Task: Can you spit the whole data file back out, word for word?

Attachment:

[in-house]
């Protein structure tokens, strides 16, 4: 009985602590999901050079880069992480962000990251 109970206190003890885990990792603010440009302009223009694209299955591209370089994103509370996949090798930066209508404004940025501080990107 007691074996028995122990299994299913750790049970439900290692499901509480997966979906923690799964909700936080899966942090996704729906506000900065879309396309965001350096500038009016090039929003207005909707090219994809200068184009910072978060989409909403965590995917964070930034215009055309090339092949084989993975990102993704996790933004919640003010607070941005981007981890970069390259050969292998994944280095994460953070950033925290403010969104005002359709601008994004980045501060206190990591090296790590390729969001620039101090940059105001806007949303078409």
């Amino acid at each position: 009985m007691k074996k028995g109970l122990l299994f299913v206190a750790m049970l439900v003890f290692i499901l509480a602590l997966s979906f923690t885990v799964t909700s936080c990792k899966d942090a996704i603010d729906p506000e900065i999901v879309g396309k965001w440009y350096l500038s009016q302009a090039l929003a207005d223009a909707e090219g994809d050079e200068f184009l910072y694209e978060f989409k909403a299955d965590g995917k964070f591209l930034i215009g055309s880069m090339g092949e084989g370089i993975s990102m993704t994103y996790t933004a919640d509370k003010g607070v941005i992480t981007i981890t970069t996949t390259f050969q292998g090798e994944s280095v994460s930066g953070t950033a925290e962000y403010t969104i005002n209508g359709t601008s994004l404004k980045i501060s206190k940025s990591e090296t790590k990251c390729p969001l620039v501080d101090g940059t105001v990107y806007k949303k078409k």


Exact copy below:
[in-house]
């Protein structure tokens, strides 16, 4: 009985602590999901050079880069992480962000990251 109970206190003890885990990792603010440009302009223009694209299955591209370089994103509370996949090798930066209508404004940025501080990107 007691074996028995122990299994299913750790049970439900290692499901509480997966979906923690799964909700936080899966942090996704729906506000900065879309396309965001350096500038009016090039929003207005909707090219994809200068184009910072978060989409909403965590995917964070930034215009055309090339092949084989993975990102993704996790933004919640003010607070941005981007981890970069390259050969292998994944280095994460953070950033925290403010969104005002359709601008994004980045501060206190990591090296790590390729969001620039101090940059105001806007949303078409």
């Amino acid at each position: 009985m007691k074996k028995g109970l122990l299994f299913v206190a750790m049970l439900v003890f290692i499901l509480a602590l997966s979906f923690t885990v799964t909700s936080c990792k899966d942090a996704i603010d729906p506000e900065i999901v879309g396309k965001w440009y350096l500038s009016q302009a090039l929003a207005d223009a909707e090219g994809d050079e200068f184009l910072y694209e978060f989409k909403a299955d965590g995917k964070f591209l930034i215009g055309s880069m090339g092949e084989g370089i993975s990102m993704t994103y996790t933004a919640d509370k003010g607070v941005i992480t981007i981890t970069t996949t390259f050969q292998g090798e994944s280095v994460s930066g953070t950033a925290e962000y403010t969104i005002n209508g359709t601008s994004l404004k980045i501060s206190k940025s990591e090296t790590k990251c390729p969001l620039v501080d101090g940059t105001v990107y806007k949303k078409k």